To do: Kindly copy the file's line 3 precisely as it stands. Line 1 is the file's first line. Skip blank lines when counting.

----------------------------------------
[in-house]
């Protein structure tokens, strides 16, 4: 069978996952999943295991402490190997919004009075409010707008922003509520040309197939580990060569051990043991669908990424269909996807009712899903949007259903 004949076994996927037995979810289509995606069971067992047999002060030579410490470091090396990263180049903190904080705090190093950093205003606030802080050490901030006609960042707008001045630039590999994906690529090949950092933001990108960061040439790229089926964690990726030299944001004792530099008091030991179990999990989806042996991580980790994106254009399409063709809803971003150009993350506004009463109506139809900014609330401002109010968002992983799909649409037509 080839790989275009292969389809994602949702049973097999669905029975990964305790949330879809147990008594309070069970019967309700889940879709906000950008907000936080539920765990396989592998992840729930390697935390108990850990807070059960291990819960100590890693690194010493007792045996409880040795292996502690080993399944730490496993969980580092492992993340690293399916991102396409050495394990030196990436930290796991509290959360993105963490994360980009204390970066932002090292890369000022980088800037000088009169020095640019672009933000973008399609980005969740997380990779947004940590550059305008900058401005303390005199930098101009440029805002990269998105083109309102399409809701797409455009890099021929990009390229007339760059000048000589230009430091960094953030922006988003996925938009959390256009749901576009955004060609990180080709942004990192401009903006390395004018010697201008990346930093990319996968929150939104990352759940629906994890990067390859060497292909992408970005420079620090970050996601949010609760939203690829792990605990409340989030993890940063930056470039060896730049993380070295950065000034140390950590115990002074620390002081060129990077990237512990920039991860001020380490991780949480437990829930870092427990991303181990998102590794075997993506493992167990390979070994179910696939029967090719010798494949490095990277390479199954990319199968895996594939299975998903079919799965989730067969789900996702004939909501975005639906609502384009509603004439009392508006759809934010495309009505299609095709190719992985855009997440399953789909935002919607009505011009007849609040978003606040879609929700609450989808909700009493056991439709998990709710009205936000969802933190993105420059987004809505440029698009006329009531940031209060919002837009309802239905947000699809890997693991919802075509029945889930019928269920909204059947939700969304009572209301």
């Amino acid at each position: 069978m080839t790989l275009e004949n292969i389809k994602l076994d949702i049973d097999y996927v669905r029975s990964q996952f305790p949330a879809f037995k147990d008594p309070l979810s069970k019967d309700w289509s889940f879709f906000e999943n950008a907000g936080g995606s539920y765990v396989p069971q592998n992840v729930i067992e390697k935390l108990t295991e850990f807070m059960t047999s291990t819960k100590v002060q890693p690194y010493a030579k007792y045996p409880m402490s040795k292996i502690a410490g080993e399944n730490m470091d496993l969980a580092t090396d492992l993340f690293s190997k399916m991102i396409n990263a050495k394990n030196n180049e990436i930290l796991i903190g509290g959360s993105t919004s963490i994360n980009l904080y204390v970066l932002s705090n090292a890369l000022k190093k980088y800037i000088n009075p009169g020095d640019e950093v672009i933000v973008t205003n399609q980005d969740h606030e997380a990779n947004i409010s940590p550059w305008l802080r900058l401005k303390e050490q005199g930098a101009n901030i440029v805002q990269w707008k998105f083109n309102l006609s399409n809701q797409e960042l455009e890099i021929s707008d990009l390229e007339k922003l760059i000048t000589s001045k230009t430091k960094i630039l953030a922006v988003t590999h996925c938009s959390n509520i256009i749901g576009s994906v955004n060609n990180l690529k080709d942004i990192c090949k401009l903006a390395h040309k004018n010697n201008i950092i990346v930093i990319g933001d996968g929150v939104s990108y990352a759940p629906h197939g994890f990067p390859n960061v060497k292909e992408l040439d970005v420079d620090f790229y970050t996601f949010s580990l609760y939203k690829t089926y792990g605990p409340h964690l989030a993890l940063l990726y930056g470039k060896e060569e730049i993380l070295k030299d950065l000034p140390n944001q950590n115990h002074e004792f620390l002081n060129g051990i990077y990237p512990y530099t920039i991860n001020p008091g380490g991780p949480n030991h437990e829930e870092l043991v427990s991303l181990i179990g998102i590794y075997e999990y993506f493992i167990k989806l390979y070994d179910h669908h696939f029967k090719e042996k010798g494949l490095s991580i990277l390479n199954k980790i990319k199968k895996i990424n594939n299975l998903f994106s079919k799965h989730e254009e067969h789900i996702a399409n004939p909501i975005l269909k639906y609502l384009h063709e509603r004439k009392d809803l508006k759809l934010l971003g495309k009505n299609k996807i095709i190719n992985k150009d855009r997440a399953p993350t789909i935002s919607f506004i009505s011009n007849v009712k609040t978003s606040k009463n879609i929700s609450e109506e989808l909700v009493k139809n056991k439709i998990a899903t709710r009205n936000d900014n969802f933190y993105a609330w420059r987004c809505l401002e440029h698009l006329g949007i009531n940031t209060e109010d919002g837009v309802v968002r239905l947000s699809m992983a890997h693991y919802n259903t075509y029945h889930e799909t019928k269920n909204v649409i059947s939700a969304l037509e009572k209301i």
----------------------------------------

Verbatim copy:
């Amino acid at each position: 069978m080839t790989l275009e004949n292969i389809k994602l076994d949702i049973d097999y996927v669905r029975s990964q996952f305790p949330a879809f037995k147990d008594p309070l979810s069970k019967d309700w289509s889940f879709f906000e999943n950008a907000g936080g995606s539920y765990v396989p069971q592998n992840v729930i067992e390697k935390l108990t295991e850990f807070m059960t047999s291990t819960k100590v002060q890693p690194y010493a030579k007792y045996p409880m402490s040795k292996i502690a410490g080993e399944n730490m470091d496993l969980a580092t090396d492992l993340f690293s190997k399916m991102i396409n990263a050495k394990n030196n180049e990436i930290l796991i903190g509290g959360s993105t919004s963490i994360n980009l904080y204390v970066l932002s705090n090292a890369l000022k190093k980088y800037i000088n009075p009169g020095d640019e950093v672009i933000v973008t205003n399609q980005d969740h606030e997380a990779n947004i409010s940590p550059w305008l802080r900058l401005k303390e050490q005199g930098a101009n901030i440029v805002q990269w707008k998105f083109n309102l006609s399409n809701q797409e960042l455009e890099i021929s707008d990009l390229e007339k922003l760059i000048t000589s001045k230009t430091k960094i630039l953030a922006v988003t590999h996925c938009s959390n509520i256009i749901g576009s994906v955004n060609n990180l690529k080709d942004i990192c090949k401009l903006a390395h040309k004018n010697n201008i950092i990346v930093i990319g933001d996968g929150v939104s990108y990352a759940p629906h197939g994890f990067p390859n960061v060497k292909e992408l040439d970005v420079d620090f790229y970050t996601f949010s580990l609760y939203k690829t089926y792990g605990p409340h964690l989030a993890l940063l990726y930056g470039k060896e060569e730049i993380l070295k030299d950065l000034p140390n944001q950590n115990h002074e004792f620390l002081n060129g051990i990077y990237p512990y530099t920039i991860n001020p008091g380490g991780p949480n030991h437990e829930e870092l043991v427990s991303l181990i179990g998102i590794y075997e999990y993506f493992i167990k989806l390979y070994d179910h669908h696939f029967k090719e042996k010798g494949l490095s991580i990277l390479n199954k980790i990319k199968k895996i990424n594939n299975l998903f994106s079919k799965h989730e254009e067969h789900i996702a399409n004939p909501i975005l269909k639906y609502l384009h063709e509603r004439k009392d809803l508006k759809l934010l971003g495309k009505n299609k996807i095709i190719n992985k150009d855009r997440a399953p993350t789909i935002s919607f506004i009505s011009n007849v009712k609040t978003s606040k009463n879609i929700s609450e109506e989808l909700v009493k139809n056991k439709i998990a899903t709710r009205n936000d900014n969802f933190y993105a609330w420059r987004c809505l401002e440029h698009l006329g949007i009531n940031t209060e109010d919002g837009v309802v968002r239905l947000s699809m992983a890997h693991y919802n259903t075509y029945h889930e799909t019928k269920n909204v649409i059947s939700a969304l037509e009572k209301i």